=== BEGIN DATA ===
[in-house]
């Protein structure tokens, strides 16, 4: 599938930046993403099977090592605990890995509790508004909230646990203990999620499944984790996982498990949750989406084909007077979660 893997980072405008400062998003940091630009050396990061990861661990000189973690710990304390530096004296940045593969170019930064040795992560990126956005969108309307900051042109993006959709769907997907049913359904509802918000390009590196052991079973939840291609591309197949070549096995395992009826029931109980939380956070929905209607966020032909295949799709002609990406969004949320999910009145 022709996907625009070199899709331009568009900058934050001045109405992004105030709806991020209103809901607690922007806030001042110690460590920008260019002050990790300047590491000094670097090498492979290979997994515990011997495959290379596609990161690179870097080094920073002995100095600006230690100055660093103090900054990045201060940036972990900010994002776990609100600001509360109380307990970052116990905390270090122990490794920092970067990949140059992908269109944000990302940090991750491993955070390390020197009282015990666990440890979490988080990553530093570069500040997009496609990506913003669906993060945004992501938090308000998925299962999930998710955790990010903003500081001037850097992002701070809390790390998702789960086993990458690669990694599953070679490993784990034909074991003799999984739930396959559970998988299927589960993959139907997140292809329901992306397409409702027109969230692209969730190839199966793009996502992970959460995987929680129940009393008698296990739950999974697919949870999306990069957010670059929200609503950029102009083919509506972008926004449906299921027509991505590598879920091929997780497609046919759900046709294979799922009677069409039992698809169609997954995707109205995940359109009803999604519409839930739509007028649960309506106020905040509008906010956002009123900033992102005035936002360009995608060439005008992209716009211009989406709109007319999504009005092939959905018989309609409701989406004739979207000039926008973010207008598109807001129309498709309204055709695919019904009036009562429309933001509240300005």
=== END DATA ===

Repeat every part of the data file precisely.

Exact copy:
[in-house]
């Protein structure tokens, strides 16, 4: 599938930046993403099977090592605990890995509790508004909230646990203990999620499944984790996982498990949750989406084909007077979660 893997980072405008400062998003940091630009050396990061990861661990000189973690710990304390530096004296940045593969170019930064040795992560990126956005969108309307900051042109993006959709769907997907049913359904509802918000390009590196052991079973939840291609591309197949070549096995395992009826029931109980939380956070929905209607966020032909295949799709002609990406969004949320999910009145 022709996907625009070199899709331009568009900058934050001045109405992004105030709806991020209103809901607690922007806030001042110690460590920008260019002050990790300047590491000094670097090498492979290979997994515990011997495959290379596609990161690179870097080094920073002995100095600006230690100055660093103090900054990045201060940036972990900010994002776990609100600001509360109380307990970052116990905390270090122990490794920092970067990949140059992908269109944000990302940090991750491993955070390390020197009282015990666990440890979490988080990553530093570069500040997009496609990506913003669906993060945004992501938090308000998925299962999930998710955790990010903003500081001037850097992002701070809390790390998702789960086993990458690669990694599953070679490993784990034909074991003799999984739930396959559970998988299927589960993959139907997140292809329901992306397409409702027109969230692209969730190839199966793009996502992970959460995987929680129940009393008698296990739950999974697919949870999306990069957010670059929200609503950029102009083919509506972008926004449906299921027509991505590598879920091929997780497609046919759900046709294979799922009677069409039992698809169609997954995707109205995940359109009803999604519409839930739509007028649960309506106020905040509008906010956002009123900033992102005035936002360009995608060439005008992209716009211009989406709109007319999504009005092939959905018989309609409701989406004739979207000039926008973010207008598109807001129309498709309204055709695919019904009036009562429309933001509240300005």